LAUSD parents, students hold 'Zoom blackout' as protest to reopen schools

Some parents and students in the Los Angeles Unified School District held a "Zoom blackout" on Monday morning as part of a protest to reopen schools.

The message at Monday morning's protest was clear: They want to get students back into the classroom.

A flyer began circulating on social media last week, urging LAUSD parents not to have their children sign into their Zoom classroom on Monday and instead, walk with their kids to protest outside the federal building on Wilshire Blvd.

"Enough is enough! We can no longer sit by and wait for UTLA to come up with more excuses to keep our schools closed," the flyer for the protest reads.

The parents involved said they are fed up with the teacher's union's demands and refusal to reopen schools.

Students at the protest expressed the struggles they have faced with distance learning.

"In online school, it's really been hard to focus and have motivation to get on our Zooms every day and also study for tests," one LAUSD student told FOX 11's Sandra Endo. "What I want to do today is get everybody back in school, not just me but the little kids too because I feel like it's harder for them than me."

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While some schools around Los Angeles County are allowing students up to the sixth grade to return to campus, LAUSD remains closed to in-person learning, as the district's teachers' union demands teachers and staff get vaccinations before returning.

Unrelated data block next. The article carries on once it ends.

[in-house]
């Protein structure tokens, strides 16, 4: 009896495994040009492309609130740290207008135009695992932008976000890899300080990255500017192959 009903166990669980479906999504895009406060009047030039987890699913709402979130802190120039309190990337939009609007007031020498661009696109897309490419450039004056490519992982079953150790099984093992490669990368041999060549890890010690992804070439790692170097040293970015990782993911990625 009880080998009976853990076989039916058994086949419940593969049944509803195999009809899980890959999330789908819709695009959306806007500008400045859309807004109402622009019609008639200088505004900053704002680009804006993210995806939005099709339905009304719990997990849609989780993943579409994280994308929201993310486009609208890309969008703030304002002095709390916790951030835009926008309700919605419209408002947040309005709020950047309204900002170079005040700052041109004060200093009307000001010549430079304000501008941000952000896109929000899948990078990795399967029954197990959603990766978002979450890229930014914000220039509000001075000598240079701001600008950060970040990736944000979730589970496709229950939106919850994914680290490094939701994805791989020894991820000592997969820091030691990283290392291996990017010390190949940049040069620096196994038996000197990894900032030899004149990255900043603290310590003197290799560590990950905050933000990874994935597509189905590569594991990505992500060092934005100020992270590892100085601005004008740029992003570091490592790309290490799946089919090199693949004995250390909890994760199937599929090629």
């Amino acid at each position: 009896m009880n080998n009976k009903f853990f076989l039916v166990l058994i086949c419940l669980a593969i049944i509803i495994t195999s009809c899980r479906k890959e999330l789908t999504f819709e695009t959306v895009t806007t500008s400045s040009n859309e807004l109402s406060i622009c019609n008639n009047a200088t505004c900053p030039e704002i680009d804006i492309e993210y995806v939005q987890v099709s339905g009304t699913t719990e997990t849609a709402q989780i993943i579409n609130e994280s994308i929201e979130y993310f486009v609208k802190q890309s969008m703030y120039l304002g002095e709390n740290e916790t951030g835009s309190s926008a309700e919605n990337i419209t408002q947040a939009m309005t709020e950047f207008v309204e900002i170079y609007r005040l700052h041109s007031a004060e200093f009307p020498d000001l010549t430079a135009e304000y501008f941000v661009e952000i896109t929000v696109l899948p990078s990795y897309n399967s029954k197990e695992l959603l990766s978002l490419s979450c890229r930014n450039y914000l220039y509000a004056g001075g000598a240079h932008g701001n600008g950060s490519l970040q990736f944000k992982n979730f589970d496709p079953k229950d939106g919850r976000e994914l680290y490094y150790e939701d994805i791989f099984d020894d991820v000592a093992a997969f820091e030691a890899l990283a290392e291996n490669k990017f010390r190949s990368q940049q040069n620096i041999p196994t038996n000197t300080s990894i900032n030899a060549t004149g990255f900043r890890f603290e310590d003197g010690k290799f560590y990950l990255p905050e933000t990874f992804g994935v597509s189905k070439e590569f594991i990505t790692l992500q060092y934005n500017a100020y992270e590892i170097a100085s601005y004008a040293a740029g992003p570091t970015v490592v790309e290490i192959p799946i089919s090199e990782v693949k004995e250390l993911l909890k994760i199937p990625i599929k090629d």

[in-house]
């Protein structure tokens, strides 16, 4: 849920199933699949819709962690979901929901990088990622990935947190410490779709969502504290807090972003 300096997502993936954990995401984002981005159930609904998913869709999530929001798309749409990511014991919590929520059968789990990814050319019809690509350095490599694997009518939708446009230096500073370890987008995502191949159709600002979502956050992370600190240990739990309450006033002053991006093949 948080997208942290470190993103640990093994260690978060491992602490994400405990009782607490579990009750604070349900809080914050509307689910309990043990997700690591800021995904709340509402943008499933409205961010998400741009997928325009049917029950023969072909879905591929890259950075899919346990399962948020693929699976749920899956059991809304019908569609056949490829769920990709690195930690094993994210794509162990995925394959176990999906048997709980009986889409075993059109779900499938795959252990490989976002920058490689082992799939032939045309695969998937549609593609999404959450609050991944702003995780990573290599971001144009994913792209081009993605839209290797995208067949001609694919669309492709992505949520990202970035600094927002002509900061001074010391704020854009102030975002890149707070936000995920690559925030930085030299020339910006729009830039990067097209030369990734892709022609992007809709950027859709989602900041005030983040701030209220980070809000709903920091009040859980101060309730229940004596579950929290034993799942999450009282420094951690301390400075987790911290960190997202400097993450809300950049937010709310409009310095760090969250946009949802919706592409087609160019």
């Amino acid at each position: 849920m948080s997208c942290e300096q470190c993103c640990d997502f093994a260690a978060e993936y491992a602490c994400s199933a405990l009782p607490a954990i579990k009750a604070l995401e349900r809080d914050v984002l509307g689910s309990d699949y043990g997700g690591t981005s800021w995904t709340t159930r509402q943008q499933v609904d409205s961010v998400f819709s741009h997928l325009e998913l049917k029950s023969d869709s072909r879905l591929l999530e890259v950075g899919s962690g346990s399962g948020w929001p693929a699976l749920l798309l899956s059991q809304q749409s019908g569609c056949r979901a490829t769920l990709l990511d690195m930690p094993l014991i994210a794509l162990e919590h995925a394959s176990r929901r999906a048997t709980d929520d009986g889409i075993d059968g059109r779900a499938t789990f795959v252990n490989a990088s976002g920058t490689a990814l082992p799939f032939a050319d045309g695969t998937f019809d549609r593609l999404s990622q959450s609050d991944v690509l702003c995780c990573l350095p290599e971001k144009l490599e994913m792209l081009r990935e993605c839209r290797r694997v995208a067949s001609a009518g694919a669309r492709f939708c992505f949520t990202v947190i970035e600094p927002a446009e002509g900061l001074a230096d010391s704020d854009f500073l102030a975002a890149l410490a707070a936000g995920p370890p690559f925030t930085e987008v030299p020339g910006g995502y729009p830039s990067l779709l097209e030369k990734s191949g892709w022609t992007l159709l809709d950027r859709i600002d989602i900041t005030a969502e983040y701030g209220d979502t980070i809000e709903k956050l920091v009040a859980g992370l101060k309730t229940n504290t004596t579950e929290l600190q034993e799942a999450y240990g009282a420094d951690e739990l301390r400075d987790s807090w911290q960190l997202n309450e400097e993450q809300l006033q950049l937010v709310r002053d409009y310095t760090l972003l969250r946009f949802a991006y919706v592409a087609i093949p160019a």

Schools got the option of returning to at least some form of in-person learning last week, after the county's rate of new COVID-19 infections dropped below the state's threshold for reopening campuses for students in pre-kindergarten through sixth grade.

Schools must meet a wide range of safety protocols before the can reopen to in-person learning.

In-person instruction has been unavailable to the vast majority of the roughly 1.5 million students in public and private schools countywide since March 2020, but the state permits elementary schools to reopen as soon as counties reach an adjusted average new daily case rate of 25 per 100,000 residents.

L.A. County met that threshold last Tuesday, when new state figures put the county's case average at 20 per 100,000 residents.

In-person classes cannot resume for grades seven through 12 until the county's rate of new COVID cases falls to seven per 100,000 residents.

On Monday, LAUSD Superintendent Austin Beutner announced the launch of "Daily Pass," the first comprehensive system in the nation that coordinates health checks, COVID-19 tests and vaccinations in one online tool.

The district called Daily Pass "a critical component of Los Angeles Unified's Safe Steps to Safe Schools' reopening plan.

RELATED: LAUSD announces app to coordinate COVID-19 factors in step toward reopening

"The Daily Pass sets the highest standard possible for school safety," said LAUSD Superintendent Austin Beutner. "MERV-13 upgraded air filters in every school, COVID testing for all students and staff at least every week and now the Daily Pass -- Los Angeles Unified is proud to lead the nation in creating the safest possible school environment."

CNS contributed to this report.